There’s a lot more to walking than just getting you from point A to point B. Any type of movement is a boost to your health but walking in particular comes with several benefits. Including walking into your day can help to improve fitness and heart health, boost mood, lower inflammation and reduce pain, decrease your risk for chronic disease and improve your circulation and posture.
But this is what you need to consider… while walking does technically fit into the cardio category, you still need to be increasing the demand on your muscles and heart to really enjoy its health benefits. Now, no two walks (or walkers) are the same, so the tipping point at which a stroll becomes a workout differs for everyone, but there are 2 key factors that determine this: how fast you walk, and how far. So to really turn your walk into a workout, you need to start walking faster (first prize), or further.
The speed at which you walk determines your walking intensity. The faster you walk, the higher your intensity. The guidelines for a healthy heart are to do around 150 minutes of moderate intensity exercise, or 75 minutes of vigorous intensity exercise per week. If you don’t have a watch to measure your intensity, go with the “talk test”. At a moderate intensity, you should be able to carry on a conversation while you’re walking but at a high intensity, wouldn’t be able to belt out “hier kom die bokke” or “God save the King!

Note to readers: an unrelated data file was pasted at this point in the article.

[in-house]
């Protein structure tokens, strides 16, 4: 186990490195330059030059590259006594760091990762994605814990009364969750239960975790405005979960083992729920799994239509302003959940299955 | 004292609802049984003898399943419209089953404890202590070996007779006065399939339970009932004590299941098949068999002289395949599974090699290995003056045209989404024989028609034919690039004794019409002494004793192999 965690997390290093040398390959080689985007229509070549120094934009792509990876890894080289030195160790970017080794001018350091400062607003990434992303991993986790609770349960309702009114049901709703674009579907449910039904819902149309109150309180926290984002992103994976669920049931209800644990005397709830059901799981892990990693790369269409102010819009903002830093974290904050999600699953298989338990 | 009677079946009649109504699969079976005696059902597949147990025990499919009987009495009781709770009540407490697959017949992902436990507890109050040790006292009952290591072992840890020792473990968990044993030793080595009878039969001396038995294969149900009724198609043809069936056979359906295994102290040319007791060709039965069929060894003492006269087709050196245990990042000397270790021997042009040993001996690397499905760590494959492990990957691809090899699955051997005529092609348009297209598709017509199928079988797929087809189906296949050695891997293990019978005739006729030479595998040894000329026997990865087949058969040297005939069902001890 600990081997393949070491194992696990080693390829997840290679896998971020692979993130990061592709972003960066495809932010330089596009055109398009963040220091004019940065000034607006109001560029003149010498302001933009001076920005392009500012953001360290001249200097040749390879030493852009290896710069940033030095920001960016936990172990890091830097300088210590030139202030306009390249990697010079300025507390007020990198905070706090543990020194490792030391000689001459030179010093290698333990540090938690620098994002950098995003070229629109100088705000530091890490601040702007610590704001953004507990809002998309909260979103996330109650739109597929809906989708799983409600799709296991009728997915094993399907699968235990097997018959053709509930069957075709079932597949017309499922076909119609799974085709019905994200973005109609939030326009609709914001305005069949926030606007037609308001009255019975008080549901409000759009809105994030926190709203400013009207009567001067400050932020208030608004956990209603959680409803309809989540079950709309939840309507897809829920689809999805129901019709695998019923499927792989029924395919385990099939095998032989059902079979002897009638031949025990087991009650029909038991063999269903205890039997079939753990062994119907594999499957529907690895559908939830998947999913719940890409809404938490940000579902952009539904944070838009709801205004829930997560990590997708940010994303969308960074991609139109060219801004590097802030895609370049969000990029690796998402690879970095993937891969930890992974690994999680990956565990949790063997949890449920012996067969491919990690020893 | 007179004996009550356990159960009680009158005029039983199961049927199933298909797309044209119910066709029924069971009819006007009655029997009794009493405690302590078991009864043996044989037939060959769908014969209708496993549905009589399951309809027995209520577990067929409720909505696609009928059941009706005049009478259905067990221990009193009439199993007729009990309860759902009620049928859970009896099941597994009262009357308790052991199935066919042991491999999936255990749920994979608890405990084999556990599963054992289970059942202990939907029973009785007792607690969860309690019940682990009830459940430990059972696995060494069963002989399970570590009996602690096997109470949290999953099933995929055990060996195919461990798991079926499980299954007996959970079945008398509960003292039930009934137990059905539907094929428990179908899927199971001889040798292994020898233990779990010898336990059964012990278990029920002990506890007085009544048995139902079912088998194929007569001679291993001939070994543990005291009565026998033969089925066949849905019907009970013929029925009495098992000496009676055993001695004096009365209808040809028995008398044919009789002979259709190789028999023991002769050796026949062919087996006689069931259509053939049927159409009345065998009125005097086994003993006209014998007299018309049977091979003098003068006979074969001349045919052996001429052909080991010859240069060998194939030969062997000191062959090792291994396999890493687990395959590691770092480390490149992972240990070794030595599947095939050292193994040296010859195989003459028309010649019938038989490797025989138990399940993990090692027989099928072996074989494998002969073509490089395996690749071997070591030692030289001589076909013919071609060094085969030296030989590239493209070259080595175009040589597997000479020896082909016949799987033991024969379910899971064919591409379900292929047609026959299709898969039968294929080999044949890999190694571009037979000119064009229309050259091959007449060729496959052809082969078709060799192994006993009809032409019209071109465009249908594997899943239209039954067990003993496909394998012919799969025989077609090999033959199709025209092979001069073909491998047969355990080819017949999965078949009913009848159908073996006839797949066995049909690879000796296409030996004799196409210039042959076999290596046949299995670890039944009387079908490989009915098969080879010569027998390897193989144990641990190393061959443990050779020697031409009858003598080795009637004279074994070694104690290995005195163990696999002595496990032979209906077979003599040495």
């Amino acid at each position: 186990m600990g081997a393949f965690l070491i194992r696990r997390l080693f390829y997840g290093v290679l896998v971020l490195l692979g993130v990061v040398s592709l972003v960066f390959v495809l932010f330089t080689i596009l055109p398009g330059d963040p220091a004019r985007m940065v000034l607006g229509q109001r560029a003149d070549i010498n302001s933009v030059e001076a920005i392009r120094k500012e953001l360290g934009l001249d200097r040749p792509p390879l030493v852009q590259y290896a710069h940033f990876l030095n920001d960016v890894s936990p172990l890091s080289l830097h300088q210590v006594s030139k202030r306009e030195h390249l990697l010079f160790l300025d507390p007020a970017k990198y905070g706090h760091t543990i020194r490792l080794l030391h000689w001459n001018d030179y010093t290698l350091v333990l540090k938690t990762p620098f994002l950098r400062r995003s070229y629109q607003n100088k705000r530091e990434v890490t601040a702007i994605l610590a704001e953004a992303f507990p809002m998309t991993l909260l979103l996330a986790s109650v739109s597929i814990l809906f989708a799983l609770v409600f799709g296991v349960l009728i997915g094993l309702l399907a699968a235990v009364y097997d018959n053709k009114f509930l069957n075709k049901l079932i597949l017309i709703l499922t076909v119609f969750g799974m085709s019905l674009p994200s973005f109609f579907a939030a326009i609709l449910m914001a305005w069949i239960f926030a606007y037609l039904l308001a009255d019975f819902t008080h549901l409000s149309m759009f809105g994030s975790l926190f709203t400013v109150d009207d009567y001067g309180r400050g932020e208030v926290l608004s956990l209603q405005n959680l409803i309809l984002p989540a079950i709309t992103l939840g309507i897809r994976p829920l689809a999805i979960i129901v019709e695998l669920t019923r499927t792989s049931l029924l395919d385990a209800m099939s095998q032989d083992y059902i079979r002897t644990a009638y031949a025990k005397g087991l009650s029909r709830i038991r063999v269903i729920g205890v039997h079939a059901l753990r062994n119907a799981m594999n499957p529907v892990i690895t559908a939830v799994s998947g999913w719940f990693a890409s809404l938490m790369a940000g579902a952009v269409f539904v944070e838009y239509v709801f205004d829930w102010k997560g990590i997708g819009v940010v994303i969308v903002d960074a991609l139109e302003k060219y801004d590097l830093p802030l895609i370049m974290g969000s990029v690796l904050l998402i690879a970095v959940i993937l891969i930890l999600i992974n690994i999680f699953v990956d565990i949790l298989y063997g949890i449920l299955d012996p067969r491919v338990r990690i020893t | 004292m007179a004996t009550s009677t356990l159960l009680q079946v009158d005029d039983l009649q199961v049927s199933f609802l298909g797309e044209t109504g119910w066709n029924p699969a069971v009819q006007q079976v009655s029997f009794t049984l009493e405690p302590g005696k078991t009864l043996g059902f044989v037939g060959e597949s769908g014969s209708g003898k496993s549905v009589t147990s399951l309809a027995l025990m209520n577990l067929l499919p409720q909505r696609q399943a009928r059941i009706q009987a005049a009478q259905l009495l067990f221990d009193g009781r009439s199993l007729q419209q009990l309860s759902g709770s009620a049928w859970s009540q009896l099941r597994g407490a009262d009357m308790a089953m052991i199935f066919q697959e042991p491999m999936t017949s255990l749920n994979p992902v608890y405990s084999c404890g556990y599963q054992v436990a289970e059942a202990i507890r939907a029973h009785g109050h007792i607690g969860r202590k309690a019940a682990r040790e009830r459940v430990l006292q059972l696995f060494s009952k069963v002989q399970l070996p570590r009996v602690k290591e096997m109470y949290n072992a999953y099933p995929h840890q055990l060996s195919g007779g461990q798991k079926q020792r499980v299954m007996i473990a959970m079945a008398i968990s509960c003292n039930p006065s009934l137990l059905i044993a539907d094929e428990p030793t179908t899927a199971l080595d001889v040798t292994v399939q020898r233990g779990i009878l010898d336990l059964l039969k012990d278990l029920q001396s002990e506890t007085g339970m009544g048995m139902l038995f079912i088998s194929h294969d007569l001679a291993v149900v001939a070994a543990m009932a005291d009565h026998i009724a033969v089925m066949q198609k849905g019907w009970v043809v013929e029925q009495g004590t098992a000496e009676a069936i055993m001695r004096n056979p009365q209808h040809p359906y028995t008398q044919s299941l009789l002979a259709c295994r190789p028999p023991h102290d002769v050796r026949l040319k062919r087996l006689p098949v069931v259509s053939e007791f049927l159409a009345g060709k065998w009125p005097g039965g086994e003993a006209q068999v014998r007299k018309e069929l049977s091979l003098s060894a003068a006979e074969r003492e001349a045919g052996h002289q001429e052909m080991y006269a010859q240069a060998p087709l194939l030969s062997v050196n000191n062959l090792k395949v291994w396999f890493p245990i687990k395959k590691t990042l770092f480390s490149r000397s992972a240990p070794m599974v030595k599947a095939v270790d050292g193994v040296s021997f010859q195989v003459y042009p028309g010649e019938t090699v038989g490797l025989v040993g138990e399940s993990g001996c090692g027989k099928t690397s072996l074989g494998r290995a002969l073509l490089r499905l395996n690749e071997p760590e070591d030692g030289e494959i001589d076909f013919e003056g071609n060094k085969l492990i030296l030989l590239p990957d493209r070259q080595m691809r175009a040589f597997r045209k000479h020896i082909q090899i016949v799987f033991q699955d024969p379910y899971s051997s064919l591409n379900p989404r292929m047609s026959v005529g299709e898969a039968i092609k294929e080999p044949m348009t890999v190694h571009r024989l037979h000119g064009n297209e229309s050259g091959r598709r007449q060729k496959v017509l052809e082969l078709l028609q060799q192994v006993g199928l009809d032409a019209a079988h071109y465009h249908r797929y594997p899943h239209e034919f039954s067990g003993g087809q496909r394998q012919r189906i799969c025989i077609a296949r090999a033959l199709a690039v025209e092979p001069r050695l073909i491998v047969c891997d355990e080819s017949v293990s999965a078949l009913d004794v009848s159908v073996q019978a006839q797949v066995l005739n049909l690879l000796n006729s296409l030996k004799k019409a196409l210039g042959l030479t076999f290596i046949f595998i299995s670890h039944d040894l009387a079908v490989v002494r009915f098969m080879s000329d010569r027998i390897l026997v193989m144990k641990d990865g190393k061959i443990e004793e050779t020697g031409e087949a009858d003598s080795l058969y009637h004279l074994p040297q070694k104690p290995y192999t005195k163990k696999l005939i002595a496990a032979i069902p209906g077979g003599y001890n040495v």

You just need to increase your walking pace; you don’t need to jog. Studies have found that walking and running produce the same health benefits in terms of disease risk reduction, provided you’re using the same amount of energy for each activity. So, you could jog for 20 minutes, but walk for 30 and get the same outcome.
Don’t write off walking, embrace it! Gradually up your pace and put one foot in front of the other on your journey towards a healthier you.
- Stamatakis E, Hamer M, Murphy MH
What Hippocrates called ‘Man’s best medicine’: walking is humanity’s path to a better world.
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- Williams PT, Thompson PD.
Walking versus running for hypertension, cholesterol, and diabetes mellitus risk reduction.
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